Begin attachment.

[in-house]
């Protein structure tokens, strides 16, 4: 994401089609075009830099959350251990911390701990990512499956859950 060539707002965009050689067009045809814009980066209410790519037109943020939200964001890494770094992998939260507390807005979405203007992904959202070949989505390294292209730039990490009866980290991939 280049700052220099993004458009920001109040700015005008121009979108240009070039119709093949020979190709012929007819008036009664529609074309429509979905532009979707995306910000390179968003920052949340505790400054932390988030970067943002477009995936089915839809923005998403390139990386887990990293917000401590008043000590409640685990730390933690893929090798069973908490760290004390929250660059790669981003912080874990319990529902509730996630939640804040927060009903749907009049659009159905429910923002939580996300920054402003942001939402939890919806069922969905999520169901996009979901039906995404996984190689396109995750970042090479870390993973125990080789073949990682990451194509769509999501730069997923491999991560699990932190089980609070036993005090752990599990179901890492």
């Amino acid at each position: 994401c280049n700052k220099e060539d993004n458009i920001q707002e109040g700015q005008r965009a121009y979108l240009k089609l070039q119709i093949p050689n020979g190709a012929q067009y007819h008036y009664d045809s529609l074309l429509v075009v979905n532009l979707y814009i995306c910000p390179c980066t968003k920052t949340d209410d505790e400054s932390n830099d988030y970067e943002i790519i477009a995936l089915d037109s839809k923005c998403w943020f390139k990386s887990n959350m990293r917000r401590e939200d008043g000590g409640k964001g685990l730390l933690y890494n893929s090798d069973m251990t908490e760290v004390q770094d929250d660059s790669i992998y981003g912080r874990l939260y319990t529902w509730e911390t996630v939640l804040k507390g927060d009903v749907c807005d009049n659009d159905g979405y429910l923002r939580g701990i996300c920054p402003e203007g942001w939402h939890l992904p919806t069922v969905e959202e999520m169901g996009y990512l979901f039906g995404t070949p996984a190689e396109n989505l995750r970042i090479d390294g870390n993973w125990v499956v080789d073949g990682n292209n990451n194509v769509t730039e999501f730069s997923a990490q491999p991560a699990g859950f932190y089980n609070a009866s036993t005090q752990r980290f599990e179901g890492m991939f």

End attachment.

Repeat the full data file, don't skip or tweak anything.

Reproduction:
[in-house]
């Protein structure tokens, strides 16, 4: 994401089609075009830099959350251990911390701990990512499956859950 060539707002965009050689067009045809814009980066209410790519037109943020939200964001890494770094992998939260507390807005979405203007992904959202070949989505390294292209730039990490009866980290991939 280049700052220099993004458009920001109040700015005008121009979108240009070039119709093949020979190709012929007819008036009664529609074309429509979905532009979707995306910000390179968003920052949340505790400054932390988030970067943002477009995936089915839809923005998403390139990386887990990293917000401590008043000590409640685990730390933690893929090798069973908490760290004390929250660059790669981003912080874990319990529902509730996630939640804040927060009903749907009049659009159905429910923002939580996300920054402003942001939402939890919806069922969905999520169901996009979901039906995404996984190689396109995750970042090479870390993973125990080789073949990682990451194509769509999501730069997923491999991560699990932190089980609070036993005090752990599990179901890492």
């Amino acid at each position: 994401c280049n700052k220099e060539d993004n458009i920001q707002e109040g700015q005008r965009a121009y979108l240009k089609l070039q119709i093949p050689n020979g190709a012929q067009y007819h008036y009664d045809s529609l074309l429509v075009v979905n532009l979707y814009i995306c910000p390179c980066t968003k920052t949340d209410d505790e400054s932390n830099d988030y970067e943002i790519i477009a995936l089915d037109s839809k923005c998403w943020f390139k990386s887990n959350m990293r917000r401590e939200d008043g000590g409640k964001g685990l730390l933690y890494n893929s090798d069973m251990t908490e760290v004390q770094d929250d660059s790669i992998y981003g912080r874990l939260y319990t529902w509730e911390t996630v939640l804040k507390g927060d009903v749907c807005d009049n659009d159905g979405y429910l923002r939580g701990i996300c920054p402003e203007g942001w939402h939890l992904p919806t069922v969905e959202e999520m169901g996009y990512l979901f039906g995404t070949p996984a190689e396109n989505l995750r970042i090479d390294g870390n993973w125990v499956v080789d073949g990682n292209n990451n194509v769509t730039e999501f730069s997923a990490q491999p991560a699990g859950f932190y089980n609070a009866s036993t005090q752990r980290f599990e179901g890492m991939f």